It was a few hours before sundown when the body of Jesus was buried. You can see that the sun is low in the sky from the angle of the suns rays that are shining into the tomb entrance.

It would be wrong when writing a post about the crucifixion, not to include the Gospel message, so please take the time to read it here!

There are six pictures in this set, which brings our total Bible picture count to 691.

5 comments:

Paul G said...

Interesting depiction of Pontious Pilate Graham. He doesn't look the friendliest of characters. And he probably wasn't according to historical accounts by Josephus. Yet he was clearly conflicted concerning Jesus and preferred to absolve himself of responsibility in his sentencing.
I know some commentators see this view of Pilate as appeasing the Roman Gentile readers of the Gospels, thus creating a distorted view that shifts the blame on the Jewish people. Whatever any political reasoning behind the accounts there is no doubt certain Jews were instrumental in the death of Jesus and Pilate's personal history before the death of Jesus was of a brutal man who acted like the dictatorship in Burma today by sending Romans dressed as Jews into protesting crowds and slaughtering them.

horseman said...

Great work Graham. As usual, your persistence in providing sound details is appreciated. You are both an artist and a scholar - did I already say that?

I found your "free stuff" section and was able to see larger pictures of your art. I particularly liked the Crucifixion picture. The sky was well done. I liked how the color of the sky is "shining" on the people. And I liked the way Messiah on the cross is being reflected in the Roman soldier's breastplate. It is an interesting part of the piece and reminds me of an old illustration I once saw that is now in the public domain (can't remember the artist). It showed a crowd of people as the shadow of the crucifixion (crosses) covered the ground before them.

Today, I am more aware of the Crucifixion. We had Communion in church today. The Pastor held the bread above his head as he tore it with visible effort. The fruit of the vine sparkled as he poured it into the cup. Also, in the background, a single shaft of light came into the church to shine upon a bush that was in the corner – it made me think of the burning bush; and, just as God manifested Himself in a bush that would not burn, He also manifested Himself in a man that would not die. One day, I would like to make some art about that burning bush. Hmmmmm...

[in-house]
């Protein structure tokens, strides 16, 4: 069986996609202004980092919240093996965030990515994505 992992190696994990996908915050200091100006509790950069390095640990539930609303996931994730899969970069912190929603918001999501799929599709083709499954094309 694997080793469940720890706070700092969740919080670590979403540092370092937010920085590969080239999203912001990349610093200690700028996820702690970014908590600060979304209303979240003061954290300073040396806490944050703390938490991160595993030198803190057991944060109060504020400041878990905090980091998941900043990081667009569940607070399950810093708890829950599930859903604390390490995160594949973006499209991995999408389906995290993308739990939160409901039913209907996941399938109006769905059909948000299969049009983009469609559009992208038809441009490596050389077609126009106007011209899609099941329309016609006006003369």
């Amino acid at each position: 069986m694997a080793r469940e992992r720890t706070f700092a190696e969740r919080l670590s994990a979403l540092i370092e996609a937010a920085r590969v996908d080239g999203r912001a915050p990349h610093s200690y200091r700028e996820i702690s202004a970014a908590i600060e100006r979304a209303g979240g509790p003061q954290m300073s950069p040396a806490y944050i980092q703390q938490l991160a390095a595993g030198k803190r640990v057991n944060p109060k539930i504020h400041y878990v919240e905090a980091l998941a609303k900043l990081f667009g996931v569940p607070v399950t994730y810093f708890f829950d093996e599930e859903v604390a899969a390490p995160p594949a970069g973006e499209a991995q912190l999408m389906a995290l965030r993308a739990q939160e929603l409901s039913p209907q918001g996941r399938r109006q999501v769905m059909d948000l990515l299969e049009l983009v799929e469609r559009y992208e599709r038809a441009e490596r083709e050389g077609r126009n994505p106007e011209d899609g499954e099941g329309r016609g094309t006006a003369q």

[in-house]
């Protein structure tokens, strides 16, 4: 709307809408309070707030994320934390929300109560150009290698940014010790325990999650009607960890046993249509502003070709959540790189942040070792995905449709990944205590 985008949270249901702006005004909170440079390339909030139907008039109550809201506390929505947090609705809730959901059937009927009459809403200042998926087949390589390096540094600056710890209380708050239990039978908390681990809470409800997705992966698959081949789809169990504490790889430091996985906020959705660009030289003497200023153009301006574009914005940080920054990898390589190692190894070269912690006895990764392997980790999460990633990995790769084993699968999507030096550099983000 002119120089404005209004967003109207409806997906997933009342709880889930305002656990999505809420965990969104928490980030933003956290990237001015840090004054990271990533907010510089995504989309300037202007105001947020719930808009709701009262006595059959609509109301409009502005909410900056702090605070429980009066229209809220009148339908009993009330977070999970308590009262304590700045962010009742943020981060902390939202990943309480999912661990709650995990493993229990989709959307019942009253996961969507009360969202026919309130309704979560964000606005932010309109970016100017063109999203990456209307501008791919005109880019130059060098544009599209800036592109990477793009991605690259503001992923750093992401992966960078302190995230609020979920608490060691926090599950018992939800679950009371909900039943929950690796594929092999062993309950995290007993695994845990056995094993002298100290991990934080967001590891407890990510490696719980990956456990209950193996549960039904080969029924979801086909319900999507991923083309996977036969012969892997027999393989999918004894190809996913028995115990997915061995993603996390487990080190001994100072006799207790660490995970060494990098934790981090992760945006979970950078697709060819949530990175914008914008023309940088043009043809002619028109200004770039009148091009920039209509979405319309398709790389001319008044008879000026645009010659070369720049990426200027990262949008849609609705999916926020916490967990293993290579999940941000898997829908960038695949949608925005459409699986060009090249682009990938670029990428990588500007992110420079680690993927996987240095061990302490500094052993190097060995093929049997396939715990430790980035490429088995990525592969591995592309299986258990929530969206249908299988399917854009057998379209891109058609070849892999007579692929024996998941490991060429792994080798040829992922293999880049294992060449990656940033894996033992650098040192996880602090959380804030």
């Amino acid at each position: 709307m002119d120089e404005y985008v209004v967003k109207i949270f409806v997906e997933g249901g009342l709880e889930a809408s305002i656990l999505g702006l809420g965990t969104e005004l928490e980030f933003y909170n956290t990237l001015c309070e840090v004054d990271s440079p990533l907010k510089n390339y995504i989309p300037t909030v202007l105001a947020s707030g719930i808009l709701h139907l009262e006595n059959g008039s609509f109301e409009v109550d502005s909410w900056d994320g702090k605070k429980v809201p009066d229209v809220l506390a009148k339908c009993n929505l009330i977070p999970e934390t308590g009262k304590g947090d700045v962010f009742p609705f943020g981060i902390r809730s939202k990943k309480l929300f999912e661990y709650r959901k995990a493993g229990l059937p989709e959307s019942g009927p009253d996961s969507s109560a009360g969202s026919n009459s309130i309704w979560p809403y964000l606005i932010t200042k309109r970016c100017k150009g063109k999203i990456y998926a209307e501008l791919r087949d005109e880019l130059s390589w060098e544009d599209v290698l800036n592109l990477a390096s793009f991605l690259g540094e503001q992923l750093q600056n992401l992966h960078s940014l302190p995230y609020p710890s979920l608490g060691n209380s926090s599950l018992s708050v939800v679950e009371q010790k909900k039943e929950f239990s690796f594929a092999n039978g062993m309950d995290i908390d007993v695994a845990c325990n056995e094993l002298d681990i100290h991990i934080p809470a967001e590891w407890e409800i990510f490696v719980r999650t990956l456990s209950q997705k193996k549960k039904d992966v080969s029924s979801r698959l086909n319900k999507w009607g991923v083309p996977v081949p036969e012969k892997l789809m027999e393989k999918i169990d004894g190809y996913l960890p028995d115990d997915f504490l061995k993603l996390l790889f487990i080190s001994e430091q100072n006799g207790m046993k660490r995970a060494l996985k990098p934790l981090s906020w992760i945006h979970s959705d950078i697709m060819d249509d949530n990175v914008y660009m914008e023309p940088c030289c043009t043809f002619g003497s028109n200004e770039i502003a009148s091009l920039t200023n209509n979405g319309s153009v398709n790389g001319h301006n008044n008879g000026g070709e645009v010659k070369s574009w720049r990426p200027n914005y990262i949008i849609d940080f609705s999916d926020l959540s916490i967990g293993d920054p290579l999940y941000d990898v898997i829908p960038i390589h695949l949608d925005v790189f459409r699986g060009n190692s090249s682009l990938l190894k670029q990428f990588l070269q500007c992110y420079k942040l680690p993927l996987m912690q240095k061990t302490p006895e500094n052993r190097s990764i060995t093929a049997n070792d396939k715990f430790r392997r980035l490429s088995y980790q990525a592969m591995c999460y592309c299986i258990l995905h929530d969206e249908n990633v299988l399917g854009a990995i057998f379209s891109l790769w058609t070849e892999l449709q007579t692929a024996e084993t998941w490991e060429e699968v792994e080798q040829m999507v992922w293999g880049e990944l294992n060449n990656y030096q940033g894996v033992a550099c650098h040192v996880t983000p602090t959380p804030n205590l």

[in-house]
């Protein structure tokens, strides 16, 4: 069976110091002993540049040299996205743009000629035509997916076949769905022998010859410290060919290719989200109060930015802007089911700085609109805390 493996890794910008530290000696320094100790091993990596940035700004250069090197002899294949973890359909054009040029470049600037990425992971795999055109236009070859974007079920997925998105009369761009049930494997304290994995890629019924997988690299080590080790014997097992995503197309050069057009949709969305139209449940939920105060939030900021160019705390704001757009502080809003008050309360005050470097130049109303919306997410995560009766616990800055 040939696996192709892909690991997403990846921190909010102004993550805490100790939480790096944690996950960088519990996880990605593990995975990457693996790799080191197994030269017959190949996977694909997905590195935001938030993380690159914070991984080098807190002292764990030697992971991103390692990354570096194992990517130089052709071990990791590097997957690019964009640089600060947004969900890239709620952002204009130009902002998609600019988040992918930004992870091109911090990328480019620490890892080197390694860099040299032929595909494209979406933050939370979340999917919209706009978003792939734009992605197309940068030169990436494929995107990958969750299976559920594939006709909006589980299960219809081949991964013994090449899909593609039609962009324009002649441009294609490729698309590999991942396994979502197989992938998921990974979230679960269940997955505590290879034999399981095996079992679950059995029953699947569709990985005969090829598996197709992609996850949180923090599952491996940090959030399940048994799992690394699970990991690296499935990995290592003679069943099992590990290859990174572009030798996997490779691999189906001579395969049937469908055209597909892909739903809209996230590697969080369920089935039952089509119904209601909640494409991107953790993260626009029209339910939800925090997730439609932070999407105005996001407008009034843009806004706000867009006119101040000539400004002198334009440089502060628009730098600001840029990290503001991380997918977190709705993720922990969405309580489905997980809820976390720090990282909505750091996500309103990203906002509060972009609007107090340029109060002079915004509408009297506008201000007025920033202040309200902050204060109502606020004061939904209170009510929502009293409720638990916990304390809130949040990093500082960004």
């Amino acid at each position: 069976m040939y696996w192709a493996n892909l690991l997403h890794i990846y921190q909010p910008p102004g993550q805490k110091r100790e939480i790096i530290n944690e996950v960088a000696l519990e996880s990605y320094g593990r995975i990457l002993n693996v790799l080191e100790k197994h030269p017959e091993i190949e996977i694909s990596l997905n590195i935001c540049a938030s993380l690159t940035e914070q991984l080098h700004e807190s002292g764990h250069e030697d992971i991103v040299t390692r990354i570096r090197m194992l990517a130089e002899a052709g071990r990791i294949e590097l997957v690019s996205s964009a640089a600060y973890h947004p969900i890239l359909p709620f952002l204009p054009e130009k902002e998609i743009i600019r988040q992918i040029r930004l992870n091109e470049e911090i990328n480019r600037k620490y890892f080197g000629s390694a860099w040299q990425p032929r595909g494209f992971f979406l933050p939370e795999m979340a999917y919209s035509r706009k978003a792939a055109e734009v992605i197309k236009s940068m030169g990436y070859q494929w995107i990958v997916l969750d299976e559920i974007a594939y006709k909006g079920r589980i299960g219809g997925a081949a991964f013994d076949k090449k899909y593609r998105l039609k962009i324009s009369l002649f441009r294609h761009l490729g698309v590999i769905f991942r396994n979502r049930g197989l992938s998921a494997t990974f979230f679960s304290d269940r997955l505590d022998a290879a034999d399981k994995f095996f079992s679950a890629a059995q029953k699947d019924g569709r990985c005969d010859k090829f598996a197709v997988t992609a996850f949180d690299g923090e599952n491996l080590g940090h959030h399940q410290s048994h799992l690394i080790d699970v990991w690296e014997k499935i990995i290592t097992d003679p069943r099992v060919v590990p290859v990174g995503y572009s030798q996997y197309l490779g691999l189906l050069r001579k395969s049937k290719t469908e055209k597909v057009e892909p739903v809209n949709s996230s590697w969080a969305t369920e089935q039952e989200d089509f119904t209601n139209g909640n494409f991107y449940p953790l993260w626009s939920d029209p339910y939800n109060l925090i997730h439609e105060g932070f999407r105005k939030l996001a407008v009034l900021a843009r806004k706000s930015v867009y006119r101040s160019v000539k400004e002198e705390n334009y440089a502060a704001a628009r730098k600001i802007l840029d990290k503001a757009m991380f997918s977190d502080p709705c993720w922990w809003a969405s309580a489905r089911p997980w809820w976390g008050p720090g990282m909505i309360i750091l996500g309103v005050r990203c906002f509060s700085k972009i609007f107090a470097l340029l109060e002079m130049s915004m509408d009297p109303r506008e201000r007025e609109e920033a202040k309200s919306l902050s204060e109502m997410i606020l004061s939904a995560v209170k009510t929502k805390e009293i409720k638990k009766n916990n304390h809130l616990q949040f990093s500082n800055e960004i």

Bible artist said...

Yes Paul, it's fitting that both Jew & Gentile had a hand in the crucifixion.
As sinners, we all played a part, no matter what our race or religion.

No one nation is anymore to blame than any other. In the past, the crucifixion has been used as a reason for anti-semitism, this is very wrong! True believers have always had a heart for Jewish people.

Bible artist said...

Thanks horseman.
I would be interested to know who the artist was who did the crucifixion painting that you mention. I saw another old painting of the children of Israel after they had been bitten by snakes in the wilderness. Moses is holding up the serpent of brass on the pole so that the people can 'look & live!'. (A type of Christ).

Many people are not looking at the serpent for different reasons; one is binding the wounds of another person, (good works), another is looking at Moses, (looking to a Religious leader or religion, instead of Christ), another is indifferent, etc, etc. I have been wanting to do a new version of this in poster form with sermon notes.

Like you with your 'Burning bush' idea, it's on my 'jobs to do' list!

horseman said...

Wow, I can't keep up with you... I could not find the name of that artist. As mentioned, the piece is in the public domain... somewhere. Your piece is quite different. I guess it reminded me of it because it was a way to depict the Crucifixion without actually showing it, similar to that particular picture of yours.

The “serpent of brass on the pole” indeed offers some powerful symbolism. An artist by the name of Barry Moser made some wood engravings – awesome art. I saw Jonnah and the whale (powerful piece), Elijah being feed by the ravens, and John the Baptist. Of particular interest to me was his depiction of John the Baptist with his staff – which was in the shape of a cross with a serpent tied to it. This of course points to Messiah on the cross, as well as Mosses’ serpent of brass on the pole. I do enjoy symbolism in art. Also, I enjoy when Biblical art exhibits those tiny historical details – like your art so often does. A perfect example of what I am referring to is the hand of the Jewish man that is wrapped with the leather strap.

One additional point, I mentioned that “God manifested Himself in a man that would not die”. For clarification, I should say we believe that Messiah indeed died in body but rose three days later. Just as the bush burned but was not consumed by fire, so Messiah died but was not consumed by death… Trying to avoid those theological missteps here.